The basic models are very utilitarian on the inside. Sorry, no sky roof on the entry level models. A flat floor across the drivers area extends through to the rear, having not hump just seems to add so space.
So with split folding rear seats, there’s plenty of room for family, dog, camping equipment, in the back and in the more than adequate boot area – a lot more than it looks from the outside.
In fact, there is so much room where the centre console usually floats down from the dashboard down between the front seats, you almost miss it. Instead you get a cup holder Unit, a deep tray for bits and pieces then an overhanging arm rest.
Infotainment screens comprise two 12-inch displays, both really for the driver – Nav, in the centre. The white screen background and bezel gives a fresh face look. Notably, for many not ready for a full touch screen experience the Air Con is controlled by actual buttons just below the centre screen.
The Hyundai Infotainment system in use is good, not as good as the best. Many use Apple Car Play or Android Auto as the display interface as an option instead.
The Hyundai system is not leaps ahead here, those familiar with Hyundai ICE car systems will find it familiar – but the basic system and navigation works well. One big plus, the sound system sounds amazing, pretty much the only noise you’ll hear in the very quiet cabin.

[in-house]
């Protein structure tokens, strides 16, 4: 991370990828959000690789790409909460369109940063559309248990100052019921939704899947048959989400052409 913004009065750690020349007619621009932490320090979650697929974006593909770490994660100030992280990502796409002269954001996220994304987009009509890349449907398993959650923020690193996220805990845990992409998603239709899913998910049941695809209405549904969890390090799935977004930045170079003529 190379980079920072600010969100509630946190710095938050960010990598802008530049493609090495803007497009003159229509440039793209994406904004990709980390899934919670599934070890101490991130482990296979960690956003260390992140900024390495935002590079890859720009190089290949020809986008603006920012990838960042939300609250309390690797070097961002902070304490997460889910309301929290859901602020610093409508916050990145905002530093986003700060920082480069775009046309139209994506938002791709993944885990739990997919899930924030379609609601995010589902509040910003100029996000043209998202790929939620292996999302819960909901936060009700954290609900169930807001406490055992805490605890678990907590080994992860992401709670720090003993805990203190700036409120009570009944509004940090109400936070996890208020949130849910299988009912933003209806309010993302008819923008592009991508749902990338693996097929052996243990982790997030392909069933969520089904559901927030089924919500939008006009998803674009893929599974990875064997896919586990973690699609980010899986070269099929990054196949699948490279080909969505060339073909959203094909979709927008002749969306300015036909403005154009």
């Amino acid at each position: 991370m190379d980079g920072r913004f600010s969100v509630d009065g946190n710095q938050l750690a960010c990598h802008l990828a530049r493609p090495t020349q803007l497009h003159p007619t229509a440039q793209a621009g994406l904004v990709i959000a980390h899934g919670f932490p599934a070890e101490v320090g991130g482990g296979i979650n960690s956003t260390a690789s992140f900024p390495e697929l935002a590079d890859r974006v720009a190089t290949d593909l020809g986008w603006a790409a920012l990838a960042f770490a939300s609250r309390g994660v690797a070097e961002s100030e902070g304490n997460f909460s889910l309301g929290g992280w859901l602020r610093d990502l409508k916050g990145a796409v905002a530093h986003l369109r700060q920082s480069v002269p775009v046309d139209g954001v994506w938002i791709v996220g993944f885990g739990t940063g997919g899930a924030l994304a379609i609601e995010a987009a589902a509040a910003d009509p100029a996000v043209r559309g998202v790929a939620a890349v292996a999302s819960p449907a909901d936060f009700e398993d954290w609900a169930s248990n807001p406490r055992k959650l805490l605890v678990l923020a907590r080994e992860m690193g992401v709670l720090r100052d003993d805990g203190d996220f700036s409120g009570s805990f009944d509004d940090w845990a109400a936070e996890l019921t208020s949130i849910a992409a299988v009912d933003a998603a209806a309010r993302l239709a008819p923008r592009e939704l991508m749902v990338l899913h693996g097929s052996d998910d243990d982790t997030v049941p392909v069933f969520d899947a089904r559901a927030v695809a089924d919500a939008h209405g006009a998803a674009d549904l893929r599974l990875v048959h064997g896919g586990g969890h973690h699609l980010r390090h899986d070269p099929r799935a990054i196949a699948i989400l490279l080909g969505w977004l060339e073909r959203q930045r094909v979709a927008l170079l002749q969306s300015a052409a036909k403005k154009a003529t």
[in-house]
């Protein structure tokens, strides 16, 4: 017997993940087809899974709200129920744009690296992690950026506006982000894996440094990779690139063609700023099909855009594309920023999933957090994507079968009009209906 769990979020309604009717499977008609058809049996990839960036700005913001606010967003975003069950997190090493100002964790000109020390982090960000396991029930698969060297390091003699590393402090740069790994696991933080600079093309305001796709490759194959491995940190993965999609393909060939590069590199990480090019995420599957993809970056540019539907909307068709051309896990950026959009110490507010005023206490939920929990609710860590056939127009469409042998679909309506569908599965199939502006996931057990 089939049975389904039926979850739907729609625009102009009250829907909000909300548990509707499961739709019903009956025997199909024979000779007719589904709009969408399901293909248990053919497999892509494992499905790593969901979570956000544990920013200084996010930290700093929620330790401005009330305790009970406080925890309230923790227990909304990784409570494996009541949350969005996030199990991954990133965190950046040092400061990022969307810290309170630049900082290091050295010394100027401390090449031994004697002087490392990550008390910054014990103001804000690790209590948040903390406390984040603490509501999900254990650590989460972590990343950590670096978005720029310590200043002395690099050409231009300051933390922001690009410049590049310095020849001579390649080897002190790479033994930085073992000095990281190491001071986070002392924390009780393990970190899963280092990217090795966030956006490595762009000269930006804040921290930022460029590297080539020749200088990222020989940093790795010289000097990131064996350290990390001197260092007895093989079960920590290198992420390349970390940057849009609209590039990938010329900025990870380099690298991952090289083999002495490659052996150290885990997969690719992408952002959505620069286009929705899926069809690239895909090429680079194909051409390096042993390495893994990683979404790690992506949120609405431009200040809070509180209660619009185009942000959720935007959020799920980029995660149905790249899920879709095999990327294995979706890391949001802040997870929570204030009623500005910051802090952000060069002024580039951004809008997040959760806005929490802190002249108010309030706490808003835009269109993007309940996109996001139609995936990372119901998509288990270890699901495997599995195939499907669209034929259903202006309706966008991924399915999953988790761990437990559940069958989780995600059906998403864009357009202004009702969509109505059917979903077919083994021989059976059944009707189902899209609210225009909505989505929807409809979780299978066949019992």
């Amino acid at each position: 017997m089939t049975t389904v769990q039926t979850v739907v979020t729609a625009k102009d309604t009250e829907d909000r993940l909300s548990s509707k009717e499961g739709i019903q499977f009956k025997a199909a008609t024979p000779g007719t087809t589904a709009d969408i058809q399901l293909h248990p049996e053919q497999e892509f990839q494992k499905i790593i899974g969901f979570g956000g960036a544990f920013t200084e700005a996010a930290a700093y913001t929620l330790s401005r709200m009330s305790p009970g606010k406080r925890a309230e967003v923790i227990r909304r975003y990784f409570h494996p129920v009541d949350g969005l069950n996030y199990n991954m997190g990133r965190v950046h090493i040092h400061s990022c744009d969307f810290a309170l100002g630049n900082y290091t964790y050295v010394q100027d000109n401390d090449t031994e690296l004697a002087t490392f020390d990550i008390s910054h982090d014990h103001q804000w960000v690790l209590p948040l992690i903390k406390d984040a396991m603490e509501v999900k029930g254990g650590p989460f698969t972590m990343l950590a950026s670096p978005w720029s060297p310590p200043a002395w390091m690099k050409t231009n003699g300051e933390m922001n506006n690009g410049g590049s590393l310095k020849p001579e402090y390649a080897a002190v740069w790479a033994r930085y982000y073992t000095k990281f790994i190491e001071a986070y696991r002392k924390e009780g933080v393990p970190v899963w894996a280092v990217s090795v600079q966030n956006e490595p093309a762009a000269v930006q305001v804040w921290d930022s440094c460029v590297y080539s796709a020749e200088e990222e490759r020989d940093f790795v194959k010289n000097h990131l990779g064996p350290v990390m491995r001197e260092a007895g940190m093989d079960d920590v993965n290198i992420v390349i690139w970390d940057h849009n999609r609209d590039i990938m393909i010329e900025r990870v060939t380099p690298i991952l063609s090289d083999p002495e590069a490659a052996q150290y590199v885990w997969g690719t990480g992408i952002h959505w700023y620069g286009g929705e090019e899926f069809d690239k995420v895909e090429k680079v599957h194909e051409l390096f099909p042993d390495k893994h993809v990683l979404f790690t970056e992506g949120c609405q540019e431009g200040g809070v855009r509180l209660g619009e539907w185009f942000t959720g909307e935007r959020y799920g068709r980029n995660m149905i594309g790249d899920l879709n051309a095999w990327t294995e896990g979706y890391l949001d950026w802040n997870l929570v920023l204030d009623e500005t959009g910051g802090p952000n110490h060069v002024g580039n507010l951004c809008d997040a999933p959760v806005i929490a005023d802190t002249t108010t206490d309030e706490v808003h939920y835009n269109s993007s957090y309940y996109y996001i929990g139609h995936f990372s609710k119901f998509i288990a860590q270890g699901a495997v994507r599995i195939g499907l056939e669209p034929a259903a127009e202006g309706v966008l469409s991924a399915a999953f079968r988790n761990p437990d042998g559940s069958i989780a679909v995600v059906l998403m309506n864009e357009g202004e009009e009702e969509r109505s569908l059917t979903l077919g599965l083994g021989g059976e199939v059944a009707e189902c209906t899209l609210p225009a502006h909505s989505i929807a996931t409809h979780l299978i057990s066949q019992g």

And yes, there is a small Frunk (Froot) up front.
It was touted by many when it was released as “Tesla Killer” and won numerous Car of the Year Awards because it represented what many thought a futuristic EV should be. Edgy design, tons of room inside, excellent display screen and great to drive! Perhaps the only thing stopping that is Hyundai themselves, with the limited supply and lacking the culture Tesla has created. It’s a polarising car, you either like it or you don’t. And I do like it. But unlike Tesla, there are not enough people who have bought it to spread the good word.
There is so much room and its really fun to drive around town or out on the open road. Electric power gives you instant go. You don’t have to use, in fact to conserve power it’s best if you don’t because this is more of a family cruiser, not a sports car. It is the ideal car for commuting, the Sat morning sports runs and the occasional weekend away – normal life.
Despite the digital display, you almost feel like it’s the 70’s. The relatively high driving position on uncomplicated seat and plenty of glass means you can actually see out, more upright and higher like an SUV, but not quite.
This makes it really easy to get in and out of for a daily driver.
Tesla buyers are not going to buy this car. If you are a Tesla fan, Hyundai, even with ultra- modern design and 2023 build quality is unlikely to convert you.
Some argue this is the best EV in the world, and it might have been when it was released but to be successful you need sales, and at the moment Hyundai have not kept up with demand. With a short buying window and limited numbers for each “release” it’s just not available to everyone who wants it, or should have it.
Sadly, it remains a rarity on Australian roads, pity, because I do love seeing it, it still looks like a glimpse into the future of cars.
“Whatever it is, it can be done by the person who thinks they can do it. The success or failure of any work depends on the mindset and attitude of the person doing the work”.